Recommendation. I recommend that you approve Option A with the choice between seeking additional drawdown authority (Option A–1) and seeking additional MAP authorization and appropriations (Option A–2) to be determined on the basis of congressional consultations to be conducted by State as soon as possible this week. State concurs.
Defense supports Option A as a minimum but would prefer Option B.
NSC strongly recommends Option B.[Page 608]
Option A ($450 million total program)
Option B ($497 million total program)5
Option C ($572 million total program)
Cambodia ceilings. Under all military assistance options it will be necessary to seek relief from the Cambodia ceilings in order to permit full utilization of an estimated $34 million in excess defense items and permit inclusion of certain overhead costs that must be counted within the military assistance ceiling ($200 million) and the overall country ceiling ($377 million) even though they do not require expenditure of additional appropriated funds or drawdown authority. Relief from the $177 million combined ceiling on economic and P.L. 480 assistance will also be necessary. An $88 million minimum requirement for economic assistance leaves only $89 million for P.L. 480 commodities, compared to the $139 million required.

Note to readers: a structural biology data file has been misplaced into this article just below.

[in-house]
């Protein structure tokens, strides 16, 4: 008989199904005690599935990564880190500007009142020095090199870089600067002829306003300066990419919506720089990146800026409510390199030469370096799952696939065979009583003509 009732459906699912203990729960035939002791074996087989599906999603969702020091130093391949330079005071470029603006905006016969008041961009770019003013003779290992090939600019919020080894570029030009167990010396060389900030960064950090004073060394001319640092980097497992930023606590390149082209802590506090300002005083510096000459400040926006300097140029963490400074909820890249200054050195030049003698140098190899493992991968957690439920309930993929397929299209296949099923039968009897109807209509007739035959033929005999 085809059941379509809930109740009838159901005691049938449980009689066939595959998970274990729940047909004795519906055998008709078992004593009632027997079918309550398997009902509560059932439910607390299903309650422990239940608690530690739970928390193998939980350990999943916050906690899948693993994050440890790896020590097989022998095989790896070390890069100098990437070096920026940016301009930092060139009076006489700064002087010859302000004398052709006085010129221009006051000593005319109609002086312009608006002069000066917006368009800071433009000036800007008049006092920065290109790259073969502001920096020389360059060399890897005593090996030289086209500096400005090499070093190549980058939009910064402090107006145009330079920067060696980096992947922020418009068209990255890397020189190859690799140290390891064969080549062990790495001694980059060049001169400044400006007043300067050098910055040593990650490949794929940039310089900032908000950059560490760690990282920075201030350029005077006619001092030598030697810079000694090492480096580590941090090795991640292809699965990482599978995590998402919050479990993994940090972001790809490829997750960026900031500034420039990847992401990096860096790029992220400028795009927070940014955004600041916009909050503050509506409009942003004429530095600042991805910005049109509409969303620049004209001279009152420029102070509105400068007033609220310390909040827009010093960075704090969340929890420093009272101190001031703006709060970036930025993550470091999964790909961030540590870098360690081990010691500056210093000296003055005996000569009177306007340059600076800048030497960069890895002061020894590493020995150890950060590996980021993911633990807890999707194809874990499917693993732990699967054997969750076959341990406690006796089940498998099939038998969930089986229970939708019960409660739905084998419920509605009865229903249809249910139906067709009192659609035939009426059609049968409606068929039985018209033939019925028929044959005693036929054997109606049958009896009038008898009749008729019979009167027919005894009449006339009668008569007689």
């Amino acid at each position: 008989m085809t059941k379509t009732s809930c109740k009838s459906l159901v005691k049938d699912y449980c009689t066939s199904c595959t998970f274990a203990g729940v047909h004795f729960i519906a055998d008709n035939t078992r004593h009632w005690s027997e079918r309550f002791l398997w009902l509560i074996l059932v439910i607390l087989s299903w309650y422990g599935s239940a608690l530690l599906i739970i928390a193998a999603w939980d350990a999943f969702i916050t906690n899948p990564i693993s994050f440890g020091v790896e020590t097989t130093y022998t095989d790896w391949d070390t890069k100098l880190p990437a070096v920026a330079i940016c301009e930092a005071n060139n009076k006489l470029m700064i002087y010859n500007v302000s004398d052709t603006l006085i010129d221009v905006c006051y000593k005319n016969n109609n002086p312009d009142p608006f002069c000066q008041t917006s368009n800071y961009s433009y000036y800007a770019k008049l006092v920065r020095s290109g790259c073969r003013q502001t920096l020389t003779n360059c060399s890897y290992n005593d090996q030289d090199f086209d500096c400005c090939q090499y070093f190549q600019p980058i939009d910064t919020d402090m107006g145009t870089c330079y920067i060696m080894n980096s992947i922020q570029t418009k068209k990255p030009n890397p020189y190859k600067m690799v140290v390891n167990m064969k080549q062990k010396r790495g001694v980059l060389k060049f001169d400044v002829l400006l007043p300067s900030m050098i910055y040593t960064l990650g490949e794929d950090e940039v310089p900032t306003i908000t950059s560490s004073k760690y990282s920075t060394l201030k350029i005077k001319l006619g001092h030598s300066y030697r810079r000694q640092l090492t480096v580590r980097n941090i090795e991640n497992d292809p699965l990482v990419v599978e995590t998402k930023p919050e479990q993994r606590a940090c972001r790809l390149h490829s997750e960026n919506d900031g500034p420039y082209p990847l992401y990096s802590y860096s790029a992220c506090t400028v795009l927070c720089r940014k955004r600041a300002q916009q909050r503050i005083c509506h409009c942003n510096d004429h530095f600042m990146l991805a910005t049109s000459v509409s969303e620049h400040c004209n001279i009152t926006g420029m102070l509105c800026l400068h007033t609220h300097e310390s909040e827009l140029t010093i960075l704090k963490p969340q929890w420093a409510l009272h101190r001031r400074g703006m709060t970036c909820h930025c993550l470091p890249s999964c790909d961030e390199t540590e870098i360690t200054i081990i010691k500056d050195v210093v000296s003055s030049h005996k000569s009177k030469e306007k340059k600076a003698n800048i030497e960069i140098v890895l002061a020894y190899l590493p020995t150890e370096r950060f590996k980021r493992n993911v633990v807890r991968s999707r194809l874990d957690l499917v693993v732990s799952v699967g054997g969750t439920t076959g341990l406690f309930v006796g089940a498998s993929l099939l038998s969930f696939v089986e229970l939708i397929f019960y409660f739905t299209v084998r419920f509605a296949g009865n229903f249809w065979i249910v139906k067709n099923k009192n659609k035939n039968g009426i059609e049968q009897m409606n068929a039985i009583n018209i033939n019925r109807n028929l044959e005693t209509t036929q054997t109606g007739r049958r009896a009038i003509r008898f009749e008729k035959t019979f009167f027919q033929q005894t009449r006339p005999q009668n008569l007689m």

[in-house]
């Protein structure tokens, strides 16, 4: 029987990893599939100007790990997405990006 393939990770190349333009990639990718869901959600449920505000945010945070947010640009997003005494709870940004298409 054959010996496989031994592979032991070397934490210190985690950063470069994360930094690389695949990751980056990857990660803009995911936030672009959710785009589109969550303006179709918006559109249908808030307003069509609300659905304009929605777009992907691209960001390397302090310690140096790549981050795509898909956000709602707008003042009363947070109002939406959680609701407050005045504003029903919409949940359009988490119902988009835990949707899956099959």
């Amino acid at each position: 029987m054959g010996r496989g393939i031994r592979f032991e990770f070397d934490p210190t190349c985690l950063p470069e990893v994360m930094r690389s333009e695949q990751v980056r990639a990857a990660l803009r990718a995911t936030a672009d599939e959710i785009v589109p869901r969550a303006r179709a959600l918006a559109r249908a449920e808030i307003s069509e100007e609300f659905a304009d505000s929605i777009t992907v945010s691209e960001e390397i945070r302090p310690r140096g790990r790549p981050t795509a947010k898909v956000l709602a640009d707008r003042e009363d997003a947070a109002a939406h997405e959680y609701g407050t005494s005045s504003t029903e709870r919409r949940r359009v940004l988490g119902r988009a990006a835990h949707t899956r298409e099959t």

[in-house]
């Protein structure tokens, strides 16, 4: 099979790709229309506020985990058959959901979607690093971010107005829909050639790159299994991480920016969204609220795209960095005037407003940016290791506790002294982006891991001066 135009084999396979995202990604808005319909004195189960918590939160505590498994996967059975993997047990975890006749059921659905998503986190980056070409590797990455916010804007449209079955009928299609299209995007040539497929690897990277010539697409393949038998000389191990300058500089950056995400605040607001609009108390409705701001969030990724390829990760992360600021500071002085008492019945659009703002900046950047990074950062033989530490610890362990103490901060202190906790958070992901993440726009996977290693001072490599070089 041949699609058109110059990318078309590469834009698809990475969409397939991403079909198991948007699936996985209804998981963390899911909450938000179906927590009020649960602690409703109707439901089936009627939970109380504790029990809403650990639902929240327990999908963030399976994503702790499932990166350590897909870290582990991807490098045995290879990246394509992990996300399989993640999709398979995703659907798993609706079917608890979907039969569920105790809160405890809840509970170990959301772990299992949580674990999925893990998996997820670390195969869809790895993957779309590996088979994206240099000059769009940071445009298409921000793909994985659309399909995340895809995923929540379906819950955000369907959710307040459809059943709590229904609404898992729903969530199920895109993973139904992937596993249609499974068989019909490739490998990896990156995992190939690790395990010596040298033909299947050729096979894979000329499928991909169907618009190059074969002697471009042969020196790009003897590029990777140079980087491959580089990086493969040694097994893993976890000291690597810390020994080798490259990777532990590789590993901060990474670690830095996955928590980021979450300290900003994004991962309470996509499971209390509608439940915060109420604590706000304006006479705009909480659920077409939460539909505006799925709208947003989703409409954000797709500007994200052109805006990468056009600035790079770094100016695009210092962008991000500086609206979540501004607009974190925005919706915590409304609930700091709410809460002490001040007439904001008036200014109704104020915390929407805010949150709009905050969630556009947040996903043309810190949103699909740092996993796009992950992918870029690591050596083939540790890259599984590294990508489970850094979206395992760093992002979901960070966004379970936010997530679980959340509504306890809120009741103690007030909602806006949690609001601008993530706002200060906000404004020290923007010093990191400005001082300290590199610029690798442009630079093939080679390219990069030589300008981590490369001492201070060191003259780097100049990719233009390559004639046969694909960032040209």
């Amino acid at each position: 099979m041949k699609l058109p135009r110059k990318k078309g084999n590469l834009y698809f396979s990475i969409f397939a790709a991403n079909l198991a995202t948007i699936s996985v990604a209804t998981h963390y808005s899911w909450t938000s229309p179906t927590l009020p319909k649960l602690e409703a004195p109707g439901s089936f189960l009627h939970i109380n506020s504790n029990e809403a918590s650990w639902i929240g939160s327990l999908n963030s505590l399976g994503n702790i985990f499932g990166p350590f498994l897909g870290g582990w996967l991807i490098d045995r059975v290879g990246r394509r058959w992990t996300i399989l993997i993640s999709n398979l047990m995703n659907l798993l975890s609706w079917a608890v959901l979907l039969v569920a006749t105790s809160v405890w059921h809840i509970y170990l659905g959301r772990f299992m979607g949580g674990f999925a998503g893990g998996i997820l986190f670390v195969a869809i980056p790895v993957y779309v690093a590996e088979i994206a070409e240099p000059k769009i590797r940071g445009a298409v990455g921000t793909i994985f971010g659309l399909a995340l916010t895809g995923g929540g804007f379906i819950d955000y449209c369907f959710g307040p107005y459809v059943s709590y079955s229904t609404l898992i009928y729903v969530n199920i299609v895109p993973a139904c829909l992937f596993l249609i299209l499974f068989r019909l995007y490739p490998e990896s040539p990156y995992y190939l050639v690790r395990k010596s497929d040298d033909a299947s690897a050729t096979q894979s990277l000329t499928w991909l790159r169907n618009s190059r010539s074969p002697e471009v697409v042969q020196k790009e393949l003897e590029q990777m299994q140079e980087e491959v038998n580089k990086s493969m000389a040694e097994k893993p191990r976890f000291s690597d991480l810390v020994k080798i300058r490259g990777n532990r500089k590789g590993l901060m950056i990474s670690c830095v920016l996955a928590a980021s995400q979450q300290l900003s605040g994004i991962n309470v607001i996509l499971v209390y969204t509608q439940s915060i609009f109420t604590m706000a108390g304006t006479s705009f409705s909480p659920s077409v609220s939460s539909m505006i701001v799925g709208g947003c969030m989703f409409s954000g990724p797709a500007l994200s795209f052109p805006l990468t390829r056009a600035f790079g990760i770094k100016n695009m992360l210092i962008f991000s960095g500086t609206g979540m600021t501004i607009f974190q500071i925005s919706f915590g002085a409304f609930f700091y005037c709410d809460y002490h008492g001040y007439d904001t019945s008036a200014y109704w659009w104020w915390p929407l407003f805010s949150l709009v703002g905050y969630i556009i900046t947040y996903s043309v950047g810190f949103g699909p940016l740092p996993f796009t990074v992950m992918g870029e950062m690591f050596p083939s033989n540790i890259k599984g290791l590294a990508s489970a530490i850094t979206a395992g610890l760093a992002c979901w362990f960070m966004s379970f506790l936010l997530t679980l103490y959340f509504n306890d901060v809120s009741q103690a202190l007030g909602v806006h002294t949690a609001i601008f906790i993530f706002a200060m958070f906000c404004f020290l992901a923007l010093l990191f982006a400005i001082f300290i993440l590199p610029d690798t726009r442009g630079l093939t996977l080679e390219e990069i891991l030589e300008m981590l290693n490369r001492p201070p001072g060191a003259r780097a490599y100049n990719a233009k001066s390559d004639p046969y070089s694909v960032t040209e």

Recommendation. I recommend that you approve inclusion of a request to remove the Cambodia ceilings in the legislative package for South Vietnam and Cambodia. State and NSC concur.
Approve request to remove Cambodia ceilings6
[Omitted here is a recommendation unrelated to Southeast Asia.]
- Source: Ford Library, Presidential Handwriting File, Box 22, Foreign Affairs, Foreign Aid, South Vietnam. Confidential. A stamp at the top of the memorandum reads: “The President Has Seen.”↩
- See Document 156.↩
- Ford initialed his approval here.↩
- Excludes certain items that count toward Cambodia ceiling but do not require expenditure of additional appropriated funds or drawdown authority. [Footnote in the original.]↩
- Ford initialed his approval here.↩
- Ford initialed his approval here.↩